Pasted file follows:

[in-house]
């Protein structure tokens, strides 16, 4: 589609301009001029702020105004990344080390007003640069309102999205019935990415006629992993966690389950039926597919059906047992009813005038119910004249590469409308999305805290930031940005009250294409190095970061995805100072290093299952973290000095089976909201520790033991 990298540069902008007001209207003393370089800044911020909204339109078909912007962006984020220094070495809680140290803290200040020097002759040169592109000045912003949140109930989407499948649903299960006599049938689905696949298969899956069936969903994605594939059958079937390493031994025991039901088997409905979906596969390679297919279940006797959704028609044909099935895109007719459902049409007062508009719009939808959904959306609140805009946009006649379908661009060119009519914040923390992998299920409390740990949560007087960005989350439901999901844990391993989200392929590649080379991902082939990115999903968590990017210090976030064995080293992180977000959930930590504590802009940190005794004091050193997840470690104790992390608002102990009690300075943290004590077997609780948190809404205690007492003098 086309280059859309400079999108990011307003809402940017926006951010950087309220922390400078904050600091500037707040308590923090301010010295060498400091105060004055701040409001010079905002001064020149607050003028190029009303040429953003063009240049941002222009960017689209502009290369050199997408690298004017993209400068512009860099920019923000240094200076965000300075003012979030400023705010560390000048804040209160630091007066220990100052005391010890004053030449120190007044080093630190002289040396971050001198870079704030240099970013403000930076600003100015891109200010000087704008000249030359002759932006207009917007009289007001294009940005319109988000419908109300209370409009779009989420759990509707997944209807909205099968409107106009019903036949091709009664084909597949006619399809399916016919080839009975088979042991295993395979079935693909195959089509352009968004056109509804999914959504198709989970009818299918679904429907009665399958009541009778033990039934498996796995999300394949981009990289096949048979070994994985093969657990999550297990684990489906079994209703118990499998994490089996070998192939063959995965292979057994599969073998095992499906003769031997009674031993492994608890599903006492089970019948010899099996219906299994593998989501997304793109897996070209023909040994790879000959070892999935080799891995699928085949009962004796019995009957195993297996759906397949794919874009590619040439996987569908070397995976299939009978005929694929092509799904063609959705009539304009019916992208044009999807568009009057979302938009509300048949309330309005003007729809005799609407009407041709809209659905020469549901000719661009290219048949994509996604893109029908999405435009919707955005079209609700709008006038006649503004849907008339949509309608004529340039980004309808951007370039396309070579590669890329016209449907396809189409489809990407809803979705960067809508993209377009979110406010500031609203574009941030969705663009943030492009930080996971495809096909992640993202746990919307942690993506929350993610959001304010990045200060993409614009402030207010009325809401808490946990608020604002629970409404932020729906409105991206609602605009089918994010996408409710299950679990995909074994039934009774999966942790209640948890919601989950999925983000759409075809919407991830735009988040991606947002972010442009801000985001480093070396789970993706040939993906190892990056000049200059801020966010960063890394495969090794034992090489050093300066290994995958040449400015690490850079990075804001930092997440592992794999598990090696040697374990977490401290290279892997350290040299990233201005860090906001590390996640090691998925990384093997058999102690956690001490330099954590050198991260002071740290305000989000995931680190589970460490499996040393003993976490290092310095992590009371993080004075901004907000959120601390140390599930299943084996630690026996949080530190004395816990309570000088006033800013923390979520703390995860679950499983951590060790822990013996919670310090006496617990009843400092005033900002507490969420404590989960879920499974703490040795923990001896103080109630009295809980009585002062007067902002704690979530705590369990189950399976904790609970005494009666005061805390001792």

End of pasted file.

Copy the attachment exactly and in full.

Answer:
[in-house]
């Protein structure tokens, strides 16, 4: 589609301009001029702020105004990344080390007003640069309102999205019935990415006629992993966690389950039926597919059906047992009813005038119910004249590469409308999305805290930031940005009250294409190095970061995805100072290093299952973290000095089976909201520790033991 990298540069902008007001209207003393370089800044911020909204339109078909912007962006984020220094070495809680140290803290200040020097002759040169592109000045912003949140109930989407499948649903299960006599049938689905696949298969899956069936969903994605594939059958079937390493031994025991039901088997409905979906596969390679297919279940006797959704028609044909099935895109007719459902049409007062508009719009939808959904959306609140805009946009006649379908661009060119009519914040923390992998299920409390740990949560007087960005989350439901999901844990391993989200392929590649080379991902082939990115999903968590990017210090976030064995080293992180977000959930930590504590802009940190005794004091050193997840470690104790992390608002102990009690300075943290004590077997609780948190809404205690007492003098 086309280059859309400079999108990011307003809402940017926006951010950087309220922390400078904050600091500037707040308590923090301010010295060498400091105060004055701040409001010079905002001064020149607050003028190029009303040429953003063009240049941002222009960017689209502009290369050199997408690298004017993209400068512009860099920019923000240094200076965000300075003012979030400023705010560390000048804040209160630091007066220990100052005391010890004053030449120190007044080093630190002289040396971050001198870079704030240099970013403000930076600003100015891109200010000087704008000249030359002759932006207009917007009289007001294009940005319109988000419908109300209370409009779009989420759990509707997944209807909205099968409107106009019903036949091709009664084909597949006619399809399916016919080839009975088979042991295993395979079935693909195959089509352009968004056109509804999914959504198709989970009818299918679904429907009665399958009541009778033990039934498996796995999300394949981009990289096949048979070994994985093969657990999550297990684990489906079994209703118990499998994490089996070998192939063959995965292979057994599969073998095992499906003769031997009674031993492994608890599903006492089970019948010899099996219906299994593998989501997304793109897996070209023909040994790879000959070892999935080799891995699928085949009962004796019995009957195993297996759906397949794919874009590619040439996987569908070397995976299939009978005929694929092509799904063609959705009539304009019916992208044009999807568009009057979302938009509300048949309330309005003007729809005799609407009407041709809209659905020469549901000719661009290219048949994509996604893109029908999405435009919707955005079209609700709008006038006649503004849907008339949509309608004529340039980004309808951007370039396309070579590669890329016209449907396809189409489809990407809803979705960067809508993209377009979110406010500031609203574009941030969705663009943030492009930080996971495809096909992640993202746990919307942690993506929350993610959001304010990045200060993409614009402030207010009325809401808490946990608020604002629970409404932020729906409105991206609602605009089918994010996408409710299950679990995909074994039934009774999966942790209640948890919601989950999925983000759409075809919407991830735009988040991606947002972010442009801000985001480093070396789970993706040939993906190892990056000049200059801020966010960063890394495969090794034992090489050093300066290994995958040449400015690490850079990075804001930092997440592992794999598990090696040697374990977490401290290279892997350290040299990233201005860090906001590390996640090691998925990384093997058999102690956690001490330099954590050198991260002071740290305000989000995931680190589970460490499996040393003993976490290092310095992590009371993080004075901004907000959120601390140390599930299943084996630690026996949080530190004395816990309570000088006033800013923390979520703390995860679950499983951590060790822990013996919670310090006496617990009843400092005033900002507490969420404590989960879920499974703490040795923990001896103080109630009295809980009585002062007067902002704690979530705590369990189950399976904790609970005494009666005061805390001792």